Events Archives - Geek Girl Rising

Category Archives: Events

Women in Tech Take on Silicon Valley’s “Bro” Culture

Geek Girl panel at Book Passage San Francisco, from L to R: Samantha Walravens (moderator), Samara Trilling, Teresa Ibarra, Aparna Pujar, Maci Peterson

You would never have guessed that Silicon Valley is a land of “brogrammers” and “boy geniuses” last night at Book Passage in San Francisco. Four pioneering women in tech– Samara Trilling, a software engineer at Google, Teresa Ibarra, 2nd-year computer science student at Harvey Mudd College and software intern at StitchFix, Aparna Pujar, Founder and CEO of Enfavr, and Maci Peterson, Co-founder and CEO or OnSecondThought— joined Geek Girl Rising co-author Samantha Walravens to discuss strategies for succeeding as a woman in tech and ways to inspire the next generation of women and girls to join the digital revolution.

Samara Trilling, who entered Columbia University as a Political Science major and graduated with a Computer Science degree, said that young women discount computer science and engineering as a potential field of study because they think it’s too hard or that they won’t like it.

“People (often girls) think that if they don’t get something immediately, computer science is not for them, and they’re not cut out for it,” Trilling explained. “This is the biggest misconception in the tech world. I loved the recent post by Amy Nguyen called “I need more terrible female engineers.”  The only question you should have to ask yourself when deciding if you belong in CS is, “Do I like it?” If you really do, then you belong here.”

Teresa Ibarra and Samantha Walravens

Teresa Ibarra explains the importance of having people “who look like you” in your network to serve as role models because, as the saying goes, “you can’t be what you can’t see.”

“It’s important for young women of color to see that tech is a career that’s possible for people that look like them,” Ibarra explains. “One of my biggest deterrents to learning how to program was that I thought programming was reserved for white men, and not for ‘people like me.’ I had never met another Filipina in tech until about two weeks ago. Not only was she also a Bay Area native, but also planned to start her own company as a technical founder. After seeing her go for it, I’ve decided to focus my time on preparing to become a founder.”

Aparna Pujar, who has worked in various executive roles at Yahoo! and eBay and has recently launched her own tech company, Enfavr, encouraged women to speak up and ask for what they want, be it a promotion at work or funding for their startup. She credits a few key mentors and sponsors in her career for believing in her and pulling her up to senior positions.  She also credits her time at the Women’s Startup Lab (WSL), an accelerator program for female founders, with providing her a network of other entrepreneurs, mentors and investors who have helped her navigate the startup world.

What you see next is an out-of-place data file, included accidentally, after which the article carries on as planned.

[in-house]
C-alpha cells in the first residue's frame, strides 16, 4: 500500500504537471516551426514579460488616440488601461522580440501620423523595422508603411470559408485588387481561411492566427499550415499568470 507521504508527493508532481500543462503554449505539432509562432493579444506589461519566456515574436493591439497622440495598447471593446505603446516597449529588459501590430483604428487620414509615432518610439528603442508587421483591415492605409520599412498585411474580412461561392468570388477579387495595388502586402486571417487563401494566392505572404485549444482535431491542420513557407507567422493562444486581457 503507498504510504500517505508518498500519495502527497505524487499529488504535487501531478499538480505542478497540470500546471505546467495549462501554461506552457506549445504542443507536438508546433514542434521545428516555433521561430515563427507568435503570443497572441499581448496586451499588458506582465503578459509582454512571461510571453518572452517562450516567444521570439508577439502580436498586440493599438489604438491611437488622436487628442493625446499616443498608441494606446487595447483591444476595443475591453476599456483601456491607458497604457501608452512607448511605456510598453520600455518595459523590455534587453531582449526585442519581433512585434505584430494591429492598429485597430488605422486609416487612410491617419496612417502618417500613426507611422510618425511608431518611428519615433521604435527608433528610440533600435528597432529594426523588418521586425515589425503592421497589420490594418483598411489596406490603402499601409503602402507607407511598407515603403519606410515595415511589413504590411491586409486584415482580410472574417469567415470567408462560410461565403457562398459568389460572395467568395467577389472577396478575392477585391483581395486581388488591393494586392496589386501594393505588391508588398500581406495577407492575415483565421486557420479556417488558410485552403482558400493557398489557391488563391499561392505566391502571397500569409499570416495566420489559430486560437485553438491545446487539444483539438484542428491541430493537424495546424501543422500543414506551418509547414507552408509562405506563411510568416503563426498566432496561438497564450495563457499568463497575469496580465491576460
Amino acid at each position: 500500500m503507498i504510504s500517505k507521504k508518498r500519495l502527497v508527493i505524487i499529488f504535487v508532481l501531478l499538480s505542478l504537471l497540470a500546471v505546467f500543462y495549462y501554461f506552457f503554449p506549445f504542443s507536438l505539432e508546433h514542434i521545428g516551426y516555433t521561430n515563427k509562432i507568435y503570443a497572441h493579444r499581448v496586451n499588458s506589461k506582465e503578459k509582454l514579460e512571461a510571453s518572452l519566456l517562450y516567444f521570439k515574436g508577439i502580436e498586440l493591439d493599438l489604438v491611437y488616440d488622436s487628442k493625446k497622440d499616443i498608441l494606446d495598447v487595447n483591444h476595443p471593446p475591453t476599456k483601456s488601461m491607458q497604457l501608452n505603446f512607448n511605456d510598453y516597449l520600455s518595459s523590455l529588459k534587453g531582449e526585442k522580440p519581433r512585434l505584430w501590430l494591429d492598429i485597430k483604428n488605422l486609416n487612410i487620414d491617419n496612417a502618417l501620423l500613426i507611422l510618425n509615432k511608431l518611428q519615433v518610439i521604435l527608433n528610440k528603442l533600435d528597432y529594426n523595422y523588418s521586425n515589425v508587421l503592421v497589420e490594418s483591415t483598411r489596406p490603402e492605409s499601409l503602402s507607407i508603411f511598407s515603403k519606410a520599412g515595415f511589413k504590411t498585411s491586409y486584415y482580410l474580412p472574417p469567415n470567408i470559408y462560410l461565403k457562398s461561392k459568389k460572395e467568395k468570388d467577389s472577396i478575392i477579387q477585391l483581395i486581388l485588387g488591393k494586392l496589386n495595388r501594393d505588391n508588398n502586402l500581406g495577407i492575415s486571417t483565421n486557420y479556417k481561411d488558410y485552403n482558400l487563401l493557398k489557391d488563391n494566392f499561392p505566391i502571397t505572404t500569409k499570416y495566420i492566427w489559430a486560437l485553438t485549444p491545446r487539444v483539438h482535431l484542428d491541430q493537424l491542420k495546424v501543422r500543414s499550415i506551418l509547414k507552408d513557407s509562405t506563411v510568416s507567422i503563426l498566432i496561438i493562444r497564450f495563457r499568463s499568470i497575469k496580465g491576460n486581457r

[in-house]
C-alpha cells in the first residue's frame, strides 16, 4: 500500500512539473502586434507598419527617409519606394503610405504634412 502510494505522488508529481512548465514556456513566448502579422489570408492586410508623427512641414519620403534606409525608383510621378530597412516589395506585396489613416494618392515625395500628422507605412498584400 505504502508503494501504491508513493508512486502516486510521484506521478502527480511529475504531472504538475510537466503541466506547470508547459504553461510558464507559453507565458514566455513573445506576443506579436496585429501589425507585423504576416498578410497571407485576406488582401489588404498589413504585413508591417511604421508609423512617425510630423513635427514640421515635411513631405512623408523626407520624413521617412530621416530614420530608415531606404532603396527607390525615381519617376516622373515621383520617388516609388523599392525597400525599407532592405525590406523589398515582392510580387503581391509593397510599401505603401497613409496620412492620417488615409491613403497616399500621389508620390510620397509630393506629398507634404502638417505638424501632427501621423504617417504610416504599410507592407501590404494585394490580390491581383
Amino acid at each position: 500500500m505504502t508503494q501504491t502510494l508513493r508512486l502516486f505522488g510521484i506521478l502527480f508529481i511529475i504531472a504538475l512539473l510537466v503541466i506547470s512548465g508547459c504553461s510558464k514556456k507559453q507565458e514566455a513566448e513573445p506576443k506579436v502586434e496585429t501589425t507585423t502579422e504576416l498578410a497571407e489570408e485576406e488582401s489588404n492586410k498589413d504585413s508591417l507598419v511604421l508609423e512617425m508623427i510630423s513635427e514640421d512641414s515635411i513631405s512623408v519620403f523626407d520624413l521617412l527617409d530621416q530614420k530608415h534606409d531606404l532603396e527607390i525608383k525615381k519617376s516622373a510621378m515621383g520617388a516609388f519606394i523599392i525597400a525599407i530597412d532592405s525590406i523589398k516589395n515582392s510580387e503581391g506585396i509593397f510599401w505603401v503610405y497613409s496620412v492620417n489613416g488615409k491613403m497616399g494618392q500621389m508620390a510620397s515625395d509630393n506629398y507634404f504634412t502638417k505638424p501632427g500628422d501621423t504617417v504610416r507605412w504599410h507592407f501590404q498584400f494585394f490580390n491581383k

“I found within my (WSL) cohort a group of friends whom I can trust,” said Pujar. “I can go to them when I’m struggling with a problem, which is so important because being a founder and CEO is a very lonely role. Having this group of friends who can guide you and help you navigate the issues is very, very helpful.”

A panel of “geek girls rising” speak to a packed audience on May 31 in San Francisco.

Maci Peterson received a round of applause when she announced that she was the 14th black women to date to have raised over $1 million dollars in funding. “As a black woman founder, there aren’t that many investors who look like me,” she explained. “The ones who funded me were minority or women who get what I am doing.”  Peterson is closing a $1.2 million seed round and is licensing her patented messaging delay/recall technology to wireless carriers and social media platforms the world over.

For more advice and stories from women on the front lines of the digital revolution, buy Geek Girl Rising: Inside the Sisterhood Shaking Up Tech today.

Geek Girl Rising Hits The Apollo & WOW Festival This Sunday!

Our children and their insatiable appetite for all things tech sparked some of the initial ideas for Geek Girl Rising. Heather has tween twins: a boy and girl.  Sam has four children: two teenaged boys, a teen girl and another daughter in elementary school.